Immunotherapy And Chemotherapy Cancer Treatments
So you’ve been told that your cancer is treated with chemo. What does it mean exactly? Are the side effects as harmful as you heard? How effective is that? Why not a different kind of treatment? What about immunotherapy? These are essential questions that you should ask your doctor. To give you a head start here’s some necessary information about these two common cancer therapies: immunotherapy and chemotherapy.
So you’ve been told that your cancer is treated with chemo. What does it mean exactly? Are the side effects as harmful as you heard? How effective is that? Why not a different kind of treatment? What about immunotherapy? These are essential questions that you should ask your doctor and to know more about cancer treatments you can visit websites about cancer organization and click their contact us link to send them an email! To give you a head start here’s some necessary information about these two common cancer therapies: immunotherapy and chemotherapy.
The use of drugs or medicines to treat cancers is chemotherapy. Unlike surgical or radiotherapy treatments, where cancer is removed, killed or damaged in a particular area, chemotherapy works throughout the body and can be used to kill cancer cells that are metastasized to other parts of the body. Chemotherapy can be used to cure cancer, fight cancer or relieve it.
Common side effects of chemotherapy include fatigue, hair loss, mild bruising and bleeding, anemia, infection, changes in appetite, nausea and vomiting, diarrhea, constipation, problems with the mouth, tongue, and throat (such as pain and swallowing). , Nail and skin changes, bladder and urine changes, kidney problems, weight changes, mood swings, fertility problems and changes in sexual function and libido. It is important to know that the fact that all these side effects are present does not mean that you will experience them. You may have few, or none at all. Chemotherapy affects everyone differently.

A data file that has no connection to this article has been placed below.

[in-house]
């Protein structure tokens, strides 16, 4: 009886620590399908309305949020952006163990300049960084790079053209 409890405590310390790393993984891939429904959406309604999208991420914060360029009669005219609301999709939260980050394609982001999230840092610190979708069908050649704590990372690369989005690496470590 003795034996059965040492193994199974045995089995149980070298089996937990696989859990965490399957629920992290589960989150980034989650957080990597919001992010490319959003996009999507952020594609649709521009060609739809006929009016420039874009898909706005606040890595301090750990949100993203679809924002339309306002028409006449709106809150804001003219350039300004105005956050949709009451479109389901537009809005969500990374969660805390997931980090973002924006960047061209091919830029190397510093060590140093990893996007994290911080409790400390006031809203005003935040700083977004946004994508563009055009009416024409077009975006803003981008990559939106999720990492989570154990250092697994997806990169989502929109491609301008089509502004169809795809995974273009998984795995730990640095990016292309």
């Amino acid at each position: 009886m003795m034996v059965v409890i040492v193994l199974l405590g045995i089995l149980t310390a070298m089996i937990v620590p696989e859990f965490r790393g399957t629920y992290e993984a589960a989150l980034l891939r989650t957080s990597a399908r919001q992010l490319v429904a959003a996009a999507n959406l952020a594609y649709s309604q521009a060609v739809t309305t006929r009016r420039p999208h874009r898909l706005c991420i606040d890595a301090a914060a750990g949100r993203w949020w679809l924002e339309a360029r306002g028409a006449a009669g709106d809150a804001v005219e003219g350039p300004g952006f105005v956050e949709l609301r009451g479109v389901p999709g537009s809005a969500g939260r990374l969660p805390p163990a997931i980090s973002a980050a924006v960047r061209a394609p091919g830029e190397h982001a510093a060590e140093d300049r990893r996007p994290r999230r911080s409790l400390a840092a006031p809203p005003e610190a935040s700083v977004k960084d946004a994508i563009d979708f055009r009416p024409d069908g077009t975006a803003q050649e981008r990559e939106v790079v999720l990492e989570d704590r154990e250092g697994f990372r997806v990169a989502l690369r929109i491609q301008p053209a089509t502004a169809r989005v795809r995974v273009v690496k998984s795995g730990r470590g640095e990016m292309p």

Immunotherapy is relatively new to the list of cancer treatments and is used in conjunction with other cancer treatments. It negates the negative symptoms that patients experience. However, the procedure is not suitable for all cancer patients as the FDA has approved treatment for the following types, including melanoma, leukemia, kidney, prostate, breast cancer, cervix, ovarian cancer, colon cancer, and lung cancer.
Treatment will be given in a variety of ways, including injecting the vaccine, taking the prescribed pill or by intravenous administration. The use of the body’s immune system to fight cancer is referred to as immunotherapy.
This can be done in two ways:
– By stimulating your immune system to attack cancer cells or generally work harder.
– By getting components of the immune system like artificial proteins.
Immunotherapy works better with certain types of cancer than others. It is sometimes used as the only treatment and at other times in conjunction with other therapies. The immunotherapy can be administered intravenously (IV), orally, topically or intravesically (directly into the bladder).
The side effects that can happen with immunotherapy depend on the type of immunotherapy you receive. However, side effects of the skin at the needle site and flu-like symptoms (fever, chills, weakness, nausea or vomiting) can usually be dizziness, fatigue, joint or muscle pain, shortness of breath, headache, high or low blood pressure), weight gain due to retention of fluid , Swelling, sinus congestion, palpitations and risk of infection.